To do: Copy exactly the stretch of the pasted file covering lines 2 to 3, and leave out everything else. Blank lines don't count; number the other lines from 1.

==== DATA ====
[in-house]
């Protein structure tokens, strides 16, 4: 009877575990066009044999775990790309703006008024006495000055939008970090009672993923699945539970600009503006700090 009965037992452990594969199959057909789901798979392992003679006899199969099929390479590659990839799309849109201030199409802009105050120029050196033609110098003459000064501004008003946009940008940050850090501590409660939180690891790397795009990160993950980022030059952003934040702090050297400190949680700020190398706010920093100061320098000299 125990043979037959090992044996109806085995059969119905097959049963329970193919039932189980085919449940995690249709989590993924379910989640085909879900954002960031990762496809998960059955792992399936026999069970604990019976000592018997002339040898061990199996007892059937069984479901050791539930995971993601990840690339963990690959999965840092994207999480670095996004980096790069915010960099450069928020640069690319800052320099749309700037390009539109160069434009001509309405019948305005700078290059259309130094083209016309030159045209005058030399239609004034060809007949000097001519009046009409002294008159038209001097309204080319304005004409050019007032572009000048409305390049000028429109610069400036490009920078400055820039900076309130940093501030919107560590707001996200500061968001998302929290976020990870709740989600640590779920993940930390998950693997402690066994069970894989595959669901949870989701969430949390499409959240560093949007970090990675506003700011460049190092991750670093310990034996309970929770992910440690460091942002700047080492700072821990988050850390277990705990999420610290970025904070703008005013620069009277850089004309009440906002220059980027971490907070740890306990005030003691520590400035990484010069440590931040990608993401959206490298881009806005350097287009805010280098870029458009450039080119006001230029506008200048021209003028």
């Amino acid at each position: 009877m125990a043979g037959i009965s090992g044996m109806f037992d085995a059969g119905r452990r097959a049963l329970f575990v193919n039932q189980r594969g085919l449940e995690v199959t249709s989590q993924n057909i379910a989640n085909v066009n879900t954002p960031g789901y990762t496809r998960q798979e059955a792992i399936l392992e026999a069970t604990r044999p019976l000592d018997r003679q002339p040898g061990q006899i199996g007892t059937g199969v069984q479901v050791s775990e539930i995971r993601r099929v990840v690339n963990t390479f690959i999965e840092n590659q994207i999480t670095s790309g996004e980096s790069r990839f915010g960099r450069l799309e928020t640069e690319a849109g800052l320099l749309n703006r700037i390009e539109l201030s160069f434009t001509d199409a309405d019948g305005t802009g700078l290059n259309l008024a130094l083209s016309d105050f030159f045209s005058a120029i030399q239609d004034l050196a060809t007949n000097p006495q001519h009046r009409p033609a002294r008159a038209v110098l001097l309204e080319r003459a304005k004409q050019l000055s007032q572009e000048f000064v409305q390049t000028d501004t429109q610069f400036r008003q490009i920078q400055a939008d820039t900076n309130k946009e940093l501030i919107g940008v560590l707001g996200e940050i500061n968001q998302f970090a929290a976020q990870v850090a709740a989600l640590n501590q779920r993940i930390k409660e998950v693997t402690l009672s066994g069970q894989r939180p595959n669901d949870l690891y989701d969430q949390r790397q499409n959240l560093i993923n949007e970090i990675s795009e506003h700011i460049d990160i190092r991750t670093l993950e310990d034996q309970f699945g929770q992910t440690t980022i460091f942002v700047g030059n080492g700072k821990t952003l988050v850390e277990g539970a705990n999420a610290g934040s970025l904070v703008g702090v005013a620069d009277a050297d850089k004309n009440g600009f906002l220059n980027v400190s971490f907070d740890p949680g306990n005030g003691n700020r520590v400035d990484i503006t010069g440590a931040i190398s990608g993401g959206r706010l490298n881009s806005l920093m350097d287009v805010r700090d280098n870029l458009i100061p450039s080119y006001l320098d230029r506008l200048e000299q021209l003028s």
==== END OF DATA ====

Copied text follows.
């Protein structure tokens, strides 16, 4: 009877575990066009044999775990790309703006008024006495000055939008970090009672993923699945539970600009503006700090 009965037992452990594969199959057909789901798979392992003679006899199969099929390479590659990839799309849109201030199409802009105050120029050196033609110098003459000064501004008003946009940008940050850090501590409660939180690891790397795009990160993950980022030059952003934040702090050297400190949680700020190398706010920093100061320098000299 125990043979037959090992044996109806085995059969119905097959049963329970193919039932189980085919449940995690249709989590993924379910989640085909879900954002960031990762496809998960059955792992399936026999069970604990019976000592018997002339040898061990199996007892059937069984479901050791539930995971993601990840690339963990690959999965840092994207999480670095996004980096790069915010960099450069928020640069690319800052320099749309700037390009539109160069434009001509309405019948305005700078290059259309130094083209016309030159045209005058030399239609004034060809007949000097001519009046009409002294008159038209001097309204080319304005004409050019007032572009000048409305390049000028429109610069400036490009920078400055820039900076309130940093501030919107560590707001996200500061968001998302929290976020990870709740989600640590779920993940930390998950693997402690066994069970894989595959669901949870989701969430949390499409959240560093949007970090990675506003700011460049190092991750670093310990034996309970929770992910440690460091942002700047080492700072821990988050850390277990705990999420610290970025904070703008005013620069009277850089004309009440906002220059980027971490907070740890306990005030003691520590400035990484010069440590931040990608993401959206490298881009806005350097287009805010280098870029458009450039080119006001230029506008200048021209003028």
């Amino acid at each position: 009877m125990a043979g037959i009965s090992g044996m109806f037992d085995a059969g119905r452990r097959a049963l329970f575990v193919n039932q189980r594969g085919l449940e995690v199959t249709s989590q993924n057909i379910a989640n085909v066009n879900t954002p960031g789901y990762t496809r998960q798979e059955a792992i399936l392992e026999a069970t604990r044999p019976l000592d018997r003679q002339p040898g061990q006899i199996g007892t059937g199969v069984q479901v050791s775990e539930i995971r993601r099929v990840v690339n963990t390479f690959i999965e840092n590659q994207i999480t670095s790309g996004e980096s790069r990839f915010g960099r450069l799309e928020t640069e690319a849109g800052l320099l749309n703006r700037i390009e539109l201030s160069f434009t001509d199409a309405d019948g305005t802009g700078l290059n259309l008024a130094l083209s016309d105050f030159f045209s005058a120029i030399q239609d004034l050196a060809t007949n000097p006495q001519h009046r009409p033609a002294r008159a038209v110098l001097l309204e080319r003459a304005k004409q050019l000055s007032q572009e000048f000064v409305q390049t000028d501004t429109q610069f400036r008003q490009i920078q400055a939008d820039t900076n309130k946009e940093l501030i919107g940008v560590l707001g996200e940050i500061n968001q998302f970090a929290a976020q990870v850090a709740a989600l640590n501590q779920r993940i930390k409660e998950v693997t402690l009672s066994g069970q894989r939180p595959n669901d949870l690891y989701d969430q949390r790397q499409n959240l560093i993923n949007e970090i990675s795009e506003h700011i460049d990160i190092r991750t670093l993950e310990d034996q309970f699945g929770q992910t440690t980022i460091f942002v700047g030059n080492g700072k821990t952003l988050v850390e277990g539970a705990n999420a610290g934040s970025l904070v703008g702090v005013a620069d009277a050297d850089k004309n009440g600009f906002l220059n980027v400190s971490f907070d740890p949680g306990n005030g003691n700020r520590v400035d990484i503006t010069g440590a931040i190398s990608g993401g959206r706010l490298n881009s806005l920093m350097d287009v805010r700090d280098n870029l458009i100061p450039s080119y006001l320098d230029r506008l200048e000299q021209l003028s």